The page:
WASHINGTION - Rivers are the world's oldest highways, and now there's an effort to make the Washington region's rivers viable for commuters.
"Other communities around the country have high-speed ferry passenger service, why can't we?" asks Prince William County Supervisor Frank Principi who is also chairman of the Metropolitan Washington Council of Governments.
Principi has long championed the idea of ferry routes and now a new study will look at five possible high-speed ferry routes on the Potomac, Occoquan and Anacostia rivers.
"It's to ask and answer the question - if we build it, will you ride it?"
Tim Payne, a consultant hired to do the study, says 50 potential terminal sites for five possible routes have been found.
"We need to narrow those down based on some combination of market feasibility as well as just physical feasibility," says Payne.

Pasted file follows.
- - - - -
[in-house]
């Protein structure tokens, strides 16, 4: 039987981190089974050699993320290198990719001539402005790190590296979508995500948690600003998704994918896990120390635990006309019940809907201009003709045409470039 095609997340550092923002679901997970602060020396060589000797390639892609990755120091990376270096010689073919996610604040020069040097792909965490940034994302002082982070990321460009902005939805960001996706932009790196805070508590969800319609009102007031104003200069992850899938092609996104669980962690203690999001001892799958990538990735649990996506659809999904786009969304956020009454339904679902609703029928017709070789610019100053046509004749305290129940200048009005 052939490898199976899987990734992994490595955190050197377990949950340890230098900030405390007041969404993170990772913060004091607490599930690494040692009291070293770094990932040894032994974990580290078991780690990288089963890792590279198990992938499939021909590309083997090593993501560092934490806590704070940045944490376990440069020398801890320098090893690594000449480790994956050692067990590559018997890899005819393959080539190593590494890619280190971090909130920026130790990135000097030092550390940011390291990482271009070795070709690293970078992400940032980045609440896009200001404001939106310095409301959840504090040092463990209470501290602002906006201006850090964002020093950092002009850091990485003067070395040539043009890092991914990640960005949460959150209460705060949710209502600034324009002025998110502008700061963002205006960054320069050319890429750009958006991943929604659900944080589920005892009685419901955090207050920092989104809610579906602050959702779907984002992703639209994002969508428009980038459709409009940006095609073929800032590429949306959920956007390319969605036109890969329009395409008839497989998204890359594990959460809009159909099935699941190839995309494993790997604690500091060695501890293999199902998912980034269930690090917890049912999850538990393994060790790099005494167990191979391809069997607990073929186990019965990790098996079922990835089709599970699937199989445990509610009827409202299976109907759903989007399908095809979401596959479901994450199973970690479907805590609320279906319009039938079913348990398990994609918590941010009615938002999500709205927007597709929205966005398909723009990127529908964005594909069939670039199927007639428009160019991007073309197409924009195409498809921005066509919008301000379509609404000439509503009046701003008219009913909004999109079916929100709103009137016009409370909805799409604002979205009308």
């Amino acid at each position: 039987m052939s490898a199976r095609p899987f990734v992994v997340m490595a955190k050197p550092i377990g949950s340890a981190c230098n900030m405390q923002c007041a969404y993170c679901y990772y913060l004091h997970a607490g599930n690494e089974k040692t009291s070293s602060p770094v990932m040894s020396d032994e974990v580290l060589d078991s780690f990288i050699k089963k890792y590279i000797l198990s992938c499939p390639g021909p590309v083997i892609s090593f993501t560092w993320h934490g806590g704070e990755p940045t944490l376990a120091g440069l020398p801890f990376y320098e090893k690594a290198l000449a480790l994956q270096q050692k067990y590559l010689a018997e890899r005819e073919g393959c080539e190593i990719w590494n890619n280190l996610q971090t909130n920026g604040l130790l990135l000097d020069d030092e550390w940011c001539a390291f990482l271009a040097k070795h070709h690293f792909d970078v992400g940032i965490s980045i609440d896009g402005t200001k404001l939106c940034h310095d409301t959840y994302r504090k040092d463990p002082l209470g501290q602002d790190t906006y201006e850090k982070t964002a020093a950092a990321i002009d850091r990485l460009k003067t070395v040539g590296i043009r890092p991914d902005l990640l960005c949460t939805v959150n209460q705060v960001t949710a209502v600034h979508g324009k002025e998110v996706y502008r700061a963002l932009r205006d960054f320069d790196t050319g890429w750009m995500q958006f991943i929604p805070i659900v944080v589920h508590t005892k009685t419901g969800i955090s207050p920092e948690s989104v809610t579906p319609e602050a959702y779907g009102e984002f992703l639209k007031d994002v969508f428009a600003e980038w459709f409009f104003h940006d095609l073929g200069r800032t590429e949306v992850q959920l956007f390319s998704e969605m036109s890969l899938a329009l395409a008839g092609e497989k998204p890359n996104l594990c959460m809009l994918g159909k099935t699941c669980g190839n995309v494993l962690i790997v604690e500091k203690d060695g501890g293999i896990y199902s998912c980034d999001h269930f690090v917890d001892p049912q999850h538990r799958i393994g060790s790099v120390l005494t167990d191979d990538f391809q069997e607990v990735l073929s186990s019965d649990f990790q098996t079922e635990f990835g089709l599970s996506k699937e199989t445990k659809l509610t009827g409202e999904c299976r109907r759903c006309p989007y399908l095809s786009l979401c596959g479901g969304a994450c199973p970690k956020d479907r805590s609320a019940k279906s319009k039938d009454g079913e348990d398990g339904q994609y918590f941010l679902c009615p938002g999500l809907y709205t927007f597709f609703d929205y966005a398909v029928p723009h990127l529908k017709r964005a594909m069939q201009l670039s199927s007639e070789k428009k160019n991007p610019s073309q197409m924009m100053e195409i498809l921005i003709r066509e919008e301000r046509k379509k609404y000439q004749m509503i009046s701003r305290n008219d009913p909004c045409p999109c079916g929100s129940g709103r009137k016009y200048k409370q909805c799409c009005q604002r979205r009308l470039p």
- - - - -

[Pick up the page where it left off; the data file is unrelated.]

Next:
Virginia studied the possibility of a ferry service in 2000, but didn't find a customer base.
Payne says a lot has changed since then. There is more traffic on Interstate 95. More people are working at Fort Belvoir and the Quantico Marine base because of the Base Realignment and Closure plan. And, there's now riverside development at National Harbor along the Potomac River and Nationals Park along the Anacostia River.
The study is being paid for by parties interested in ferry service. Nine entities, including Prince Georges and Charles counties in Maryland and the City of Alexandria and Prince William County in Virginia, have expressed interest.
Payne hopes to have the study complete by the summer of 2013.
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